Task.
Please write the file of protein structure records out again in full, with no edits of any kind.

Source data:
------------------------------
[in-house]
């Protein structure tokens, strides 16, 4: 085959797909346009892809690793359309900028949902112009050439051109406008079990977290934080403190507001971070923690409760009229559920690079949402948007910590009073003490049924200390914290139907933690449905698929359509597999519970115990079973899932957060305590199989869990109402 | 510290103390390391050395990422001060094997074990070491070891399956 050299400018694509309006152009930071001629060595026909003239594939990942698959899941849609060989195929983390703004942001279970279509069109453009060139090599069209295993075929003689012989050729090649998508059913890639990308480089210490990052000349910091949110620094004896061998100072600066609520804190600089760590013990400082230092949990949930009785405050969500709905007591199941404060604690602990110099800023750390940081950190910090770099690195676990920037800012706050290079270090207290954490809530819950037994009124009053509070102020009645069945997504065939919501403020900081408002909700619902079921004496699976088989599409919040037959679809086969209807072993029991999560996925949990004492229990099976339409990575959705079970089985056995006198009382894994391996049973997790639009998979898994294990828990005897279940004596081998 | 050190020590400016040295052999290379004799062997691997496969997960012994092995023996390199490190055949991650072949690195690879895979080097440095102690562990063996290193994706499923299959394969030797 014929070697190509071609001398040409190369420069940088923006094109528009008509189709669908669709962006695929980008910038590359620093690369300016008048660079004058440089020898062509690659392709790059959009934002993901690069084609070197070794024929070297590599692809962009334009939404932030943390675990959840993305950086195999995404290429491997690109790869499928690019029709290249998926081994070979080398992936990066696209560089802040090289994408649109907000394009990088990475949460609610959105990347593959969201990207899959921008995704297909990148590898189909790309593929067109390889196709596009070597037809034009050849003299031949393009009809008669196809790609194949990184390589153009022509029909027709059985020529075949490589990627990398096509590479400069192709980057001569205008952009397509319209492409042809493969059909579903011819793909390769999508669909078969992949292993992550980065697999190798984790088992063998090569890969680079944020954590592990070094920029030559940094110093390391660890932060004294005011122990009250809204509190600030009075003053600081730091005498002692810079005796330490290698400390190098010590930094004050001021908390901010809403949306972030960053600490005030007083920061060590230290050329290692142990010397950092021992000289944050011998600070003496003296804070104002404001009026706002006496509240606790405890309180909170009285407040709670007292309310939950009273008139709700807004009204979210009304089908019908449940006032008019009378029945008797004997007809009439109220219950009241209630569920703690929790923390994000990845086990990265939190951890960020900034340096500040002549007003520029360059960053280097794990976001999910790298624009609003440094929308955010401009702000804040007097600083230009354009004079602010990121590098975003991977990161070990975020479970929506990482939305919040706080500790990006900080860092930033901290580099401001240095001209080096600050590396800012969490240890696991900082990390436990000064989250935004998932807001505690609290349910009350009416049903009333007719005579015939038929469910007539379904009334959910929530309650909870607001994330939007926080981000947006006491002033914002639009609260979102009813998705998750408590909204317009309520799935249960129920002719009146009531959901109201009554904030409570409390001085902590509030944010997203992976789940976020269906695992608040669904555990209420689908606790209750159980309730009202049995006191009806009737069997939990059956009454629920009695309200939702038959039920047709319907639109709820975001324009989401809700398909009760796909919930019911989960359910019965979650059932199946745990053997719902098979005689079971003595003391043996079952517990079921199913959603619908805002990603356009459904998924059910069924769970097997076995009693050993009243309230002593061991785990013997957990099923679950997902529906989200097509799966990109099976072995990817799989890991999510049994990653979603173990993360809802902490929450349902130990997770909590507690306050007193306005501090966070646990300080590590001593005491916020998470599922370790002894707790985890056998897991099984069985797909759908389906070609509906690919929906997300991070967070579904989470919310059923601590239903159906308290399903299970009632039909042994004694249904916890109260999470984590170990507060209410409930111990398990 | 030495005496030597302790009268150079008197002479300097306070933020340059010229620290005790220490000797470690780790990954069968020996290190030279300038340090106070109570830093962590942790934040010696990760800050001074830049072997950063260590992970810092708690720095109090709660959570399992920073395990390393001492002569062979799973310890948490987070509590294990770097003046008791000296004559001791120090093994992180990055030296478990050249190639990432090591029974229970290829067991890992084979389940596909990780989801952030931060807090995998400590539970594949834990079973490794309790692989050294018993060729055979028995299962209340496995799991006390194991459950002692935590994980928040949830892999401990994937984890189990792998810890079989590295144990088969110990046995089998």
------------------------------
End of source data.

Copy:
[in-house]
């Protein structure tokens, strides 16, 4: 085959797909346009892809690793359309900028949902112009050439051109406008079990977290934080403190507001971070923690409760009229559920690079949402948007910590009073003490049924200390914290139907933690449905698929359509597999519970115990079973899932957060305590199989869990109402 | 510290103390390391050395990422001060094997074990070491070891399956 050299400018694509309006152009930071001629060595026909003239594939990942698959899941849609060989195929983390703004942001279970279509069109453009060139090599069209295993075929003689012989050729090649998508059913890639990308480089210490990052000349910091949110620094004896061998100072600066609520804190600089760590013990400082230092949990949930009785405050969500709905007591199941404060604690602990110099800023750390940081950190910090770099690195676990920037800012706050290079270090207290954490809530819950037994009124009053509070102020009645069945997504065939919501403020900081408002909700619902079921004496699976088989599409919040037959679809086969209807072993029991999560996925949990004492229990099976339409990575959705079970089985056995006198009382894994391996049973997790639009998979898994294990828990005897279940004596081998 | 050190020590400016040295052999290379004799062997691997496969997960012994092995023996390199490190055949991650072949690195690879895979080097440095102690562990063996290193994706499923299959394969030797 014929070697190509071609001398040409190369420069940088923006094109528009008509189709669908669709962006695929980008910038590359620093690369300016008048660079004058440089020898062509690659392709790059959009934002993901690069084609070197070794024929070297590599692809962009334009939404932030943390675990959840993305950086195999995404290429491997690109790869499928690019029709290249998926081994070979080398992936990066696209560089802040090289994408649109907000394009990088990475949460609610959105990347593959969201990207899959921008995704297909990148590898189909790309593929067109390889196709596009070597037809034009050849003299031949393009009809008669196809790609194949990184390589153009022509029909027709059985020529075949490589990627990398096509590479400069192709980057001569205008952009397509319209492409042809493969059909579903011819793909390769999508669909078969992949292993992550980065697999190798984790088992063998090569890969680079944020954590592990070094920029030559940094110093390391660890932060004294005011122990009250809204509190600030009075003053600081730091005498002692810079005796330490290698400390190098010590930094004050001021908390901010809403949306972030960053600490005030007083920061060590230290050329290692142990010397950092021992000289944050011998600070003496003296804070104002404001009026706002006496509240606790405890309180909170009285407040709670007292309310939950009273008139709700807004009204979210009304089908019908449940006032008019009378029945008797004997007809009439109220219950009241209630569920703690929790923390994000990845086990990265939190951890960020900034340096500040002549007003520029360059960053280097794990976001999910790298624009609003440094929308955010401009702000804040007097600083230009354009004079602010990121590098975003991977990161070990975020479970929506990482939305919040706080500790990006900080860092930033901290580099401001240095001209080096600050590396800012969490240890696991900082990390436990000064989250935004998932807001505690609290349910009350009416049903009333007719005579015939038929469910007539379904009334959910929530309650909870607001994330939007926080981000947006006491002033914002639009609260979102009813998705998750408590909204317009309520799935249960129920002719009146009531959901109201009554904030409570409390001085902590509030944010997203992976789940976020269906695992608040669904555990209420689908606790209750159980309730009202049995006191009806009737069997939990059956009454629920009695309200939702038959039920047709319907639109709820975001324009989401809700398909009760796909919930019911989960359910019965979650059932199946745990053997719902098979005689079971003595003391043996079952517990079921199913959603619908805002990603356009459904998924059910069924769970097997076995009693050993009243309230002593061991785990013997957990099923679950997902529906989200097509799966990109099976072995990817799989890991999510049994990653979603173990993360809802902490929450349902130990997770909590507690306050007193306005501090966070646990300080590590001593005491916020998470599922370790002894707790985890056998897991099984069985797909759908389906070609509906690919929906997300991070967070579904989470919310059923601590239903159906308290399903299970009632039909042994004694249904916890109260999470984590170990507060209410409930111990398990 | 030495005496030597302790009268150079008197002479300097306070933020340059010229620290005790220490000797470690780790990954069968020996290190030279300038340090106070109570830093962590942790934040010696990760800050001074830049072997950063260590992970810092708690720095109090709660959570399992920073395990390393001492002569062979799973310890948490987070509590294990770097003046008791000296004559001791120090093994992180990055030296478990050249190639990432090591029974229970290829067991890992084979389940596909990780989801952030931060807090995998400590539970594949834990079973490794309790692989050294018993060729055979028995299962209340496995799991006390194991459950002692935590994980928040949830892999401990994937984890189990792998810890079989590295144990088969110990046995089998």